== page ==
Today feminism and equality in general have a lot in common with 1939’s classic film the Wizard of Oz. In the beginning, the audience is introduced to Dorothy: a girl lost, scared and a little hopeless about finding her way back to a comfortable place. Eventually, she finds like-minded people, and all together they invest their hopes in their Ozian society being able to give them what is promised and what they need to feel complete in the form of a great and powerful wizard. Along the way the bunch encounters many obstacles and the audience receives the hint that perhaps each of the individuals has at least a little bit of what they think they are lacking, but that they simply cannot recognize it. In the end the group finally arrives demanding the wizard to reward their good acts by giving them the things they think that they are missing, such as a heart, a mind, courage, and a home. However, in the film’s defining scene, Toto, Dorothy’s dog, pulls down the curtain at the Emerald City castle to reveal not an omnipotent wizard, but an average man named Oz. He, while not being magical, does insightfully inspire the characters to see that they always had the power to be what they wanted. This in my opinion exemplifies the current feminist movement, in which, like in a sexist system, the illusory dominant power structure – patriarchy – needs to be challenged and stripped away to show the fact that there are no inherent differences in people according to gender or sexual orientation.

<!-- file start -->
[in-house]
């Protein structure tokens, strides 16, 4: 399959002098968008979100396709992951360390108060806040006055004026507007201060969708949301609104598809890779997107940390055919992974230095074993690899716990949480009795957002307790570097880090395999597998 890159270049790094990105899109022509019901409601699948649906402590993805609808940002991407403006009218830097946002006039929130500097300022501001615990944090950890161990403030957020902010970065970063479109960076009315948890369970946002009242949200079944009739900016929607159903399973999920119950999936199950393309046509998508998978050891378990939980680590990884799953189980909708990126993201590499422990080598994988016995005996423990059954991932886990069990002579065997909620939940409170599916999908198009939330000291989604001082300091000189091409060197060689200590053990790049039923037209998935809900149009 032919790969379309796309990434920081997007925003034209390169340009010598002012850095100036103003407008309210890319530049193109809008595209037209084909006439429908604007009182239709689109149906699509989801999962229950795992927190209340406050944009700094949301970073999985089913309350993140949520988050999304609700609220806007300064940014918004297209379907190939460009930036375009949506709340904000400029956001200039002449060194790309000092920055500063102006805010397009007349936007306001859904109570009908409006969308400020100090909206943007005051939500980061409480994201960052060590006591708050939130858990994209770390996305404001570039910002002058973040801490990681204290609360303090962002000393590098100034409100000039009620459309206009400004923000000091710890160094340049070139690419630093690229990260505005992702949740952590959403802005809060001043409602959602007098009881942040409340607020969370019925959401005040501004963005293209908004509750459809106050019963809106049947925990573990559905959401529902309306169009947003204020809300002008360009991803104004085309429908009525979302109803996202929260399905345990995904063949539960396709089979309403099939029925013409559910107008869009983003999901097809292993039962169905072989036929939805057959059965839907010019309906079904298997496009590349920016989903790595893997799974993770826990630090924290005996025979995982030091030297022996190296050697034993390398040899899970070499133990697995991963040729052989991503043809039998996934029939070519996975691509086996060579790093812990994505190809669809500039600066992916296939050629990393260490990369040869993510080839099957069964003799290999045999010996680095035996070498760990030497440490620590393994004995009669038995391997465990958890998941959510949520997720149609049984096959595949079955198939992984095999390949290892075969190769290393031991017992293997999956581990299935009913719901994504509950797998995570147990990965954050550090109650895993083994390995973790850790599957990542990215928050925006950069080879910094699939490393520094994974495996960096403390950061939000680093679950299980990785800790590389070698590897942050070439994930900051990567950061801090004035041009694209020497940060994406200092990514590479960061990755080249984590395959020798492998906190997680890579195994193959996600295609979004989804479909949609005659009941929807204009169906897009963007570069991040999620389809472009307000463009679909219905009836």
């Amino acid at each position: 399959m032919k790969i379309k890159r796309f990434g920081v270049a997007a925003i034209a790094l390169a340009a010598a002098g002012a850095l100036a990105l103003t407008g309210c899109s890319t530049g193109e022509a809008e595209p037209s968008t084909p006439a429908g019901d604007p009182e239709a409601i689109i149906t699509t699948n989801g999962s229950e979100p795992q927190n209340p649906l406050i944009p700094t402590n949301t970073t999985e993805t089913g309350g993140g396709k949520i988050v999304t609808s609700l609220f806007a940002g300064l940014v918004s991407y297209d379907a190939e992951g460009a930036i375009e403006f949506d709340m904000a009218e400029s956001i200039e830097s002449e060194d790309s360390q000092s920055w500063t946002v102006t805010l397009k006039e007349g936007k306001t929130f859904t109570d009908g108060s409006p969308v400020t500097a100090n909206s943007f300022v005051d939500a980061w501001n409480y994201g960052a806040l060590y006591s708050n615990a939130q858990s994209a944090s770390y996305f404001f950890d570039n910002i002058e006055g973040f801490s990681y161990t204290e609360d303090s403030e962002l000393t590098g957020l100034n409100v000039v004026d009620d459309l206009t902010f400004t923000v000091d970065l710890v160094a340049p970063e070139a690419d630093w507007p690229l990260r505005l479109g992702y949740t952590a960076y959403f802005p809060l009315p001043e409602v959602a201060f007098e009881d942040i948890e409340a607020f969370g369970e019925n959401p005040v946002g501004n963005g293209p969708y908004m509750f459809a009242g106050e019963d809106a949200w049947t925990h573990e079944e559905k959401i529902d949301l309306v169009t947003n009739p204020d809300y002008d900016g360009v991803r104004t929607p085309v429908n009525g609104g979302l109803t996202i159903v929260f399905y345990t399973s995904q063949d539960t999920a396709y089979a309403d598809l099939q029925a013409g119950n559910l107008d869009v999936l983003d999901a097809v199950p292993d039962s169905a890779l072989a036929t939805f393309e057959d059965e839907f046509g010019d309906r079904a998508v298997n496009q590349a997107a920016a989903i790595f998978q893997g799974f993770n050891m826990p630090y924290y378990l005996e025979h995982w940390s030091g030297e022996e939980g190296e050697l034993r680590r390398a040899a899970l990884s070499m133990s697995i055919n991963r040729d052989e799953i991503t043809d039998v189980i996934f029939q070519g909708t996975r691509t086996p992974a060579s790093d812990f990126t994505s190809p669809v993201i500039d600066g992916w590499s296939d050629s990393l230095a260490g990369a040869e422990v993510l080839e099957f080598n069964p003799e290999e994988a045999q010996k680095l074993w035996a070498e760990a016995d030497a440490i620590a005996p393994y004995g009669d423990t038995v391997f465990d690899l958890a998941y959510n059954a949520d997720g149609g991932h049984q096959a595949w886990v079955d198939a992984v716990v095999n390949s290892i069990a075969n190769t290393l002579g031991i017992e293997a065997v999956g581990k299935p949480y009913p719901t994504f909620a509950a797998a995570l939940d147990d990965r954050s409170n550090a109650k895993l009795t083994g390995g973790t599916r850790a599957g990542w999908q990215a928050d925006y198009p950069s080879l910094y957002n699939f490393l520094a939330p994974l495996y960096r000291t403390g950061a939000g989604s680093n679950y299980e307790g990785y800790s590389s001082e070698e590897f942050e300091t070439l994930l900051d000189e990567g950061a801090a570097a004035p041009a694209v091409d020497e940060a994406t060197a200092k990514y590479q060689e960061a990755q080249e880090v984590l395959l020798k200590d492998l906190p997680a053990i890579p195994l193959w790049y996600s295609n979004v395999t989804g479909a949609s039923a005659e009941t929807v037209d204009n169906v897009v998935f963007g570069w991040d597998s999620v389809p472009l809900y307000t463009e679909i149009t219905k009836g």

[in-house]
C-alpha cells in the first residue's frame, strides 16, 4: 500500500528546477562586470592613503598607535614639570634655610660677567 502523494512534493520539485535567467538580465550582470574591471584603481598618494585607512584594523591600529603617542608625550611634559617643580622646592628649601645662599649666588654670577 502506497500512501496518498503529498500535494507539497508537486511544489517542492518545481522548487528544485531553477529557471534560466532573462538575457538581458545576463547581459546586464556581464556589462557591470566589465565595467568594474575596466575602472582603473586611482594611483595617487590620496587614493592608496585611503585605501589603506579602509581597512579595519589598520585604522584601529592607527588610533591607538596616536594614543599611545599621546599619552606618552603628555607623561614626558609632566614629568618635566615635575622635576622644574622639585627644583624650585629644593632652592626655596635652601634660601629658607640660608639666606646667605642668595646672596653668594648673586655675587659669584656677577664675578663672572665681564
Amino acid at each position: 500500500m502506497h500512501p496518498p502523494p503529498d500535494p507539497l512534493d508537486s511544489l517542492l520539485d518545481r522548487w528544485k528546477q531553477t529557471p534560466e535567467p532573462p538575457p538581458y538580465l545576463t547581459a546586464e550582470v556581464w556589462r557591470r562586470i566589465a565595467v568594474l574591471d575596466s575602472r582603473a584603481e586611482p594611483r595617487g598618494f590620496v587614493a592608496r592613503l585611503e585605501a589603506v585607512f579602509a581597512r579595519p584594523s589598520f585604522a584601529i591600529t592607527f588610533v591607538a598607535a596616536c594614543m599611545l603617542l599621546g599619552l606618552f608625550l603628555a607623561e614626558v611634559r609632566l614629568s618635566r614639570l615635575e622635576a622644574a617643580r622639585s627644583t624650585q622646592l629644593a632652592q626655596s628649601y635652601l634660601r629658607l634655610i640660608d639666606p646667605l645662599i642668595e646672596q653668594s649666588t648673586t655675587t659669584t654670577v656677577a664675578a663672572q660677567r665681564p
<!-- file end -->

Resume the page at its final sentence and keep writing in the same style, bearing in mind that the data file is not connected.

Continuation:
Yet, Pages from the Glossies fell just short of this elusive moment. Like with Dorothy, indeed we saw through stylistic features and dispositional strengths that women might have had more power than society allowed them to believe. There was just a lack in additional contextualization that would have linked that aesthetic power to institutional or historical factors. Therefore, there was no big reveal – no pulling back of the patriarchal curtain – that could have inspired more restoration in our contemporary unbalance. As a result there was a shallowness between the relationship of Helmet Newton and his subjects stemming from this curatorial omission. Similar to how the wizard of Oz let’s himself be discovered, and is in acceptance of it act, the artist could have been shown as someone who was truly helpful to the feminist cause by, for example, by having drawn attention the oppressive system that elevated him into a position of being able to frame women as less than what they actually are. Instead Helmut Newton stayed safely behind the camera, leading to a continuation of this under-challenged dynamic. One in which a lack of discussion about inequality gave way to a system of evaluating subjects based too heavily on their visual appeal – something which is still highly dangerous in a society where sexism is present, even now in Berlin where the gender pay-gap remains in force.